AOL Instant Messenger Made Social Media What It Is Today - MIT Technology Review
First released in 1997, AIM was a popular way for millions of people to communicate throughout the late 1990s and early 2000s, and it helped form Internet culture and communication as we know them today. It’s where so many of us became fluent in LOL-ing and emoticons, and caught the itch to stay in constant contact with others no matter where we are.
But in the two decades since its launch, AIM’s popularity has dwindled in favor of mobile-focused platforms for communicating, like Facebook, Instagram, and Slack. At its peak in 2001, AIM had 36 million active users; as of this summer, it had just 500,000 unique visitors a month. And so, in early October, Verizon-owned Oath (which comprises AIM’s creator, AOL, and Yahoo) announced that on December 15 it would take this giant of the early Internet offline.
Back in February 1997, Barry Appelman, an AOL engineer, was granted a patent for something opaquely called “User definable on-line co-user lists.” It promised to be “a real time notification system that tracks, for each user, the logon status of selected co-users of an on-line or network system and displays that information in real time.” In plain English, that’s what we came to know as the Buddy List—a then-revolutionary feature that showed you your online friends and indicated whether or not they were actively at their computers.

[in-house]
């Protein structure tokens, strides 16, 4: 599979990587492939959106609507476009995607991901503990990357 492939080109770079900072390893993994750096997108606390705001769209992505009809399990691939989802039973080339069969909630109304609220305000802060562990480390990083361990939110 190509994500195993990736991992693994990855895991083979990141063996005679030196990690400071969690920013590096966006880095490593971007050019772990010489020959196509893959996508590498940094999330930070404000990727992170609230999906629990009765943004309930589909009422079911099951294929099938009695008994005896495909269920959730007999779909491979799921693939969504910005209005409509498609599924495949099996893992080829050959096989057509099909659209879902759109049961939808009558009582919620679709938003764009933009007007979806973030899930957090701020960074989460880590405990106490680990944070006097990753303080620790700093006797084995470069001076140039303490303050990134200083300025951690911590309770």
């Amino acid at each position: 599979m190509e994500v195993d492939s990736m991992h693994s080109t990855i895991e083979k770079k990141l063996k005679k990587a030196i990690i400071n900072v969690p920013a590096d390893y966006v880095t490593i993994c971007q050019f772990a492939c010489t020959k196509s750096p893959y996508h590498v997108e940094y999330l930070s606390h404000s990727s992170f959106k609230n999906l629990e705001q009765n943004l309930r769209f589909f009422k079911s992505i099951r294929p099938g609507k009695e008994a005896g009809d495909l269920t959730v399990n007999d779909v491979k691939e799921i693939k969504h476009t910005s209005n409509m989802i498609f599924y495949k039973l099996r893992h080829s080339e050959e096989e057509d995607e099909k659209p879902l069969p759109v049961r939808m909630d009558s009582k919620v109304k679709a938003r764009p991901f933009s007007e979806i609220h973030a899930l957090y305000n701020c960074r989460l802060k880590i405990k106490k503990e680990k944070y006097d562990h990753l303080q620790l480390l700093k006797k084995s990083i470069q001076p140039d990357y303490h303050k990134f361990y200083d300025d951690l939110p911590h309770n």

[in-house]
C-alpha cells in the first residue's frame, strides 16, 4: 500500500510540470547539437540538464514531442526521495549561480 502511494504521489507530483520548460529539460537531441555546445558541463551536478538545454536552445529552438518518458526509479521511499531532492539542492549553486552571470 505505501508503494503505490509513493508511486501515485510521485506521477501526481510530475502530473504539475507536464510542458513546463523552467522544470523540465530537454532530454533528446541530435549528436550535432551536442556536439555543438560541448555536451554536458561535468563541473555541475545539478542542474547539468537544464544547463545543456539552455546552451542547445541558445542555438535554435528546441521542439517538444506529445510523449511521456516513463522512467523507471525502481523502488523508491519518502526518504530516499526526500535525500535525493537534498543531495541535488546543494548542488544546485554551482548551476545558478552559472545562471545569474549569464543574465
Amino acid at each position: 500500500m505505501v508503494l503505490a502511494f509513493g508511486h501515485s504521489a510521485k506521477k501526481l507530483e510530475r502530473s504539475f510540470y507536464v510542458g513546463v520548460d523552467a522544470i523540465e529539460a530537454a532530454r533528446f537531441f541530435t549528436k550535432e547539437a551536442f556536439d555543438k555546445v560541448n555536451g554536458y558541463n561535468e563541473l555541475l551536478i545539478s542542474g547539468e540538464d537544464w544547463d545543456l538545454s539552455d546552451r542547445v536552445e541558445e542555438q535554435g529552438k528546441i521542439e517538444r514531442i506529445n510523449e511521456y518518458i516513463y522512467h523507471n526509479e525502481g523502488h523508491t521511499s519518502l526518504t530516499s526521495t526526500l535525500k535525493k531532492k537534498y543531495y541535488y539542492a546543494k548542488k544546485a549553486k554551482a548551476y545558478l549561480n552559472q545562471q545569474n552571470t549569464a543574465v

“AOL Instant Messenger was a defining part of my childhood,” he [Mark Zuckerberg] wrote. “It helped me understand internet communication intuitively and emotionally in a way that people just a few years older may have only considered intellectually.”
It’s hard to imagine that the success of messaging apps, ranging from the work-oriented Slack to the ephemeral Snapchat, would’ve been possible had AIM not been so popular. AIM wasn’t the first instant messaging tool to exist, but it was the most widely used and influential in broad strokes, making it possible for us to feel at home in lots of different online settings.